Proposed mining legislation continued to drum up controversy this week after legislators drafting the bill once again incorporated input from Gogebic Taconite, a mining company interested in developing northern Wisconsin under the bill’s provision whose involvement in proposed mining legislation last year drew wide criticism.
GTac has offered input since mining legislation was introduced two years ago. Opponents have long criticized this collaboration, and in tandem with the recent findings that mining bill advocates contributed millions to Gov. Scott Walker and Republican legislators, these opponents are accusing bill writers of allowing money to dictate legislation.
“It’s tougher to characterize which is a bigger outrage: out-of-state special interest groups throwing money to get their way, or [the] Legislature allowing it and rolling back their environmental standards,” One Wisconsin Now spokesperson Mike Browne said.
GTac wants to make changes to sections of the bill dealing with input in the mining permit approval process and environmental standards.
Browne said a number of groups, especially environmental ones, with interest in the legislation have not been provided with a preview of the bill.
One Wisconsin Now Executive Director Scot Ross said the drafting records raise concerns about which publics legislators are working to protect.
“The drafting records and their actions demonstrate they’re more interested in fattening their campaign accounts and serving the interests of an out-of-state mining company than protecting the people of Wisconsin and our clean air and water,” Ross said in a statement.
The statement highlighted the discovery of seven emails titled “GTac requests” containing many of GTac’s suggestions to the legislation. The statement noted legislators wrote many of these suggestions into the bill before its introduction Jan. 16.
Mining bill co-author Rep. Scott Suder, R-Abbotsford, said it is not uncommon for legislators to work with stakeholders affected in some way by the legislation.
“We wouldn’t be doing our job if we didn’t ask questions, particularly for a company that would create thousands of jobs,” Suder said.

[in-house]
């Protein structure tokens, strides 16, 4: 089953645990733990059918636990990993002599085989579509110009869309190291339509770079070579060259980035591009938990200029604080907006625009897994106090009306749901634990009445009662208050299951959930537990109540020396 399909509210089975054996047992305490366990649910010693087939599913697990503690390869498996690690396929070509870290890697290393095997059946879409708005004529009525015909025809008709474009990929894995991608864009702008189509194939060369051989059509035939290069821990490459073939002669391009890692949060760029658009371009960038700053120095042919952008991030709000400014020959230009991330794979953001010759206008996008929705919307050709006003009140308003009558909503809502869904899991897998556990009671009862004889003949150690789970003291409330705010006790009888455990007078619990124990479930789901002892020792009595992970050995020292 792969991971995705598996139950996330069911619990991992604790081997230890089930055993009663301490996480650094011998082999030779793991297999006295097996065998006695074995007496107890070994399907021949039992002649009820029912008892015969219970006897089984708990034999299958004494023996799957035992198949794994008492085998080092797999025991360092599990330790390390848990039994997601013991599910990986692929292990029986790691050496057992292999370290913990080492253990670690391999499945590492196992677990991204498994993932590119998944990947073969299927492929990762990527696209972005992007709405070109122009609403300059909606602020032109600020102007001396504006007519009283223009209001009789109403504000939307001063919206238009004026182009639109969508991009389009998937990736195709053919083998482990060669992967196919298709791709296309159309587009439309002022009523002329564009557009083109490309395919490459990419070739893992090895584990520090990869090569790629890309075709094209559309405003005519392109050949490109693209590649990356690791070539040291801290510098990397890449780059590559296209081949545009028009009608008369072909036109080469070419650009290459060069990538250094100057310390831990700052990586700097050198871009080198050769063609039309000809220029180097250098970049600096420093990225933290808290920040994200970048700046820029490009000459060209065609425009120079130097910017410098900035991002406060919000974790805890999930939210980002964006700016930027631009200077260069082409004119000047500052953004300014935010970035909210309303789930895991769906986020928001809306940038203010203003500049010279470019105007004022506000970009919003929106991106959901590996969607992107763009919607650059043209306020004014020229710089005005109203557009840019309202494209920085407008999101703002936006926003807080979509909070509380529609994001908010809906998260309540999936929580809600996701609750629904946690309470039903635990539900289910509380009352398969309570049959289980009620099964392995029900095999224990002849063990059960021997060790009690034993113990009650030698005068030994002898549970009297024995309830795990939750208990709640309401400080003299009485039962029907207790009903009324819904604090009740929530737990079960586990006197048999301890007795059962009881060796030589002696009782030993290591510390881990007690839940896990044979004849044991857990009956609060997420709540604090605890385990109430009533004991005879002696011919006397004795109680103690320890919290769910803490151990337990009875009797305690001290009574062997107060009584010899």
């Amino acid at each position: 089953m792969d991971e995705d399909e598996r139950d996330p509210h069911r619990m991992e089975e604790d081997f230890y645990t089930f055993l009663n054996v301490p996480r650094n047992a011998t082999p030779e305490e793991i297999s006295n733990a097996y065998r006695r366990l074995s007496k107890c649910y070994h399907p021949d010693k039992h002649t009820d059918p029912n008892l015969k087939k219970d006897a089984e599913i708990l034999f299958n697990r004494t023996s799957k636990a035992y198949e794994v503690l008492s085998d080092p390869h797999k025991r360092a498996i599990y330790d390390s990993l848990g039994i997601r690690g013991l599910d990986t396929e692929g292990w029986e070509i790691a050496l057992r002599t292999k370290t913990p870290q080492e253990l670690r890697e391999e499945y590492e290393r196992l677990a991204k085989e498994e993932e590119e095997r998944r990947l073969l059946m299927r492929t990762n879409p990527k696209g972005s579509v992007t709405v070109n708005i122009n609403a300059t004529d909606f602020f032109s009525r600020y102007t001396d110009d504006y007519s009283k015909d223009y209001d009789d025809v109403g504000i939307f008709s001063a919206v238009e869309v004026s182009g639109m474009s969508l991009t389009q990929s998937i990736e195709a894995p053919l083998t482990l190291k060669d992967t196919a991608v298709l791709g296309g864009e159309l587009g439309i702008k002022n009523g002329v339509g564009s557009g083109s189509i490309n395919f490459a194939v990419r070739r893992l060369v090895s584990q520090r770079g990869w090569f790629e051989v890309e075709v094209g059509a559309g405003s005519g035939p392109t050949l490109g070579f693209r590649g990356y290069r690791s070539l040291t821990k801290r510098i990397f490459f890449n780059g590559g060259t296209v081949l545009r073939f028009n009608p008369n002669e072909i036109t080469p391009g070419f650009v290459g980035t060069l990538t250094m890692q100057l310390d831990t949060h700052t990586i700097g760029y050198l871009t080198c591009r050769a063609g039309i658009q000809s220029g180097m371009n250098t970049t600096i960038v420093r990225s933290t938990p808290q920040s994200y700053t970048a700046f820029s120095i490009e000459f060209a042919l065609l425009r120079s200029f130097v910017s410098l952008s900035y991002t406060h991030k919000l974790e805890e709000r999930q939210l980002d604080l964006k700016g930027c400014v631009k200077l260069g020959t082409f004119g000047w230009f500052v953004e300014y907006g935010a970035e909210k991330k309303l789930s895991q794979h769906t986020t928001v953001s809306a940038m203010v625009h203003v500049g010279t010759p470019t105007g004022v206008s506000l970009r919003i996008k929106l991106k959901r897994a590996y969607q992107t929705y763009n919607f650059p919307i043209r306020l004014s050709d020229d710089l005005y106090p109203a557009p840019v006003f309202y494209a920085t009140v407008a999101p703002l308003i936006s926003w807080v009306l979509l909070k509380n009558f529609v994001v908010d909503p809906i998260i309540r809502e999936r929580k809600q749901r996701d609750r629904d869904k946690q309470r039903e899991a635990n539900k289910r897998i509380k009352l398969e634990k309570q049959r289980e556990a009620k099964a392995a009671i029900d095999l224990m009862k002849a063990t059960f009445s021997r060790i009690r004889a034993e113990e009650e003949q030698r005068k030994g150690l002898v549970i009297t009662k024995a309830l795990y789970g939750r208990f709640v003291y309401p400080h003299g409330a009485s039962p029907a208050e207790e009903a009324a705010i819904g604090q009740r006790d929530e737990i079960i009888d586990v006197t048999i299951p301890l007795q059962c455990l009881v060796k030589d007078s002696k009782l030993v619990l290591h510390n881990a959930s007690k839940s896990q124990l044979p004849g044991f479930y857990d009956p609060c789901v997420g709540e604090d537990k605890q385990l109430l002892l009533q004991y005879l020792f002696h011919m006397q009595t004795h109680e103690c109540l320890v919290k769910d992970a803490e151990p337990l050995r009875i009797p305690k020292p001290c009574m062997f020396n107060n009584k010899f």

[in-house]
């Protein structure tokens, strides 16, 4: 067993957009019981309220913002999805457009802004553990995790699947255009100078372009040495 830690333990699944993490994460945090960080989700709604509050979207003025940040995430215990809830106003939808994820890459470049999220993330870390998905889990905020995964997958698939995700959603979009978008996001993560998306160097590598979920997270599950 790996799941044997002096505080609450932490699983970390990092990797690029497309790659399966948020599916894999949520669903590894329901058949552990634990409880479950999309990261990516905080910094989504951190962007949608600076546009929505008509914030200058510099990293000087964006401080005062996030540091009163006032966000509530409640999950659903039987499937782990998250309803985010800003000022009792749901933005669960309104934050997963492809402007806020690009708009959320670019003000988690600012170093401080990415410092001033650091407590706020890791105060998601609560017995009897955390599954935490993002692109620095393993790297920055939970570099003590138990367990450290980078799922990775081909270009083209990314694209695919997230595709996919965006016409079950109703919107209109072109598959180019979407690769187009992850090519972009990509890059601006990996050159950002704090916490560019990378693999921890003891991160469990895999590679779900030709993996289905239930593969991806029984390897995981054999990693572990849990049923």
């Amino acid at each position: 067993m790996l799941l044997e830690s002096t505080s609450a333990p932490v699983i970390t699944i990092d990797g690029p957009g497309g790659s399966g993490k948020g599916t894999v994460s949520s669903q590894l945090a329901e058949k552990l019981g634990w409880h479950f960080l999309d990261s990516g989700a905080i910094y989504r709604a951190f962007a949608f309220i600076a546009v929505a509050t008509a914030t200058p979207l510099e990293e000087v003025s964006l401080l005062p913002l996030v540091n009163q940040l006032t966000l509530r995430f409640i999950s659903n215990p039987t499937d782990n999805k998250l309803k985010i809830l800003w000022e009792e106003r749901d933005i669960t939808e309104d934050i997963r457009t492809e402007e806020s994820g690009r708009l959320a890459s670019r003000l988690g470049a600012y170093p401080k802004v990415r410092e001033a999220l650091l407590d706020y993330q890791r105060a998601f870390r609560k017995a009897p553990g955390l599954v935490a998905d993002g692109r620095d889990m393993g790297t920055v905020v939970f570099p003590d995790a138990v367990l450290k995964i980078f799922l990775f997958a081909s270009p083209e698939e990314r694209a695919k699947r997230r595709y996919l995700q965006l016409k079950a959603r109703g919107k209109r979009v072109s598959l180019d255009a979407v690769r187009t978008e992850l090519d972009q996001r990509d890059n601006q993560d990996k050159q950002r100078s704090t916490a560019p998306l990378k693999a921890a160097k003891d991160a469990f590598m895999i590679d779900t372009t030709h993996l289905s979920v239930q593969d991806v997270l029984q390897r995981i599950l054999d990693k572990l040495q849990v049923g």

He stressed GTac is not writing the bill. Rather, he said, the company is providing input as a company affected by the legislation and he said it is important to know “legislators are controlling the process.”
Suder also said GTac promised to compensate for any environmental damage and recognized its financial responsibility.
Though many stakeholders have come forward with concerns about GTac’s involvement, Suder said he and other bill writers invited other concerned parties to contact them and talk about the issue. He said they reached out to various tribes and worked closely with the Department of National Resources. Suder said he was surprised such groups have not done any personal outreach and said his doors are always open.
Rep. Gordon Hintz, D-Oshkosh, said he has no problem with legislators hearing input from outside parties, noting he recently met with the CEO of GTac to discuss the bill. He said although he understands the company’s economic goals, it is important for legislators to separate themselves from corporate concerns. According to Hintz, the company’s economic interests are distinct from the state’s interests in creating jobs.
“We have to make decisions for the long term that respect the rights of the tribes and natural resources that are there now, but also balance that with the potential benefit of new jobs,” Hintz said. “Our job is to make the best decision that we can with the information that we have.”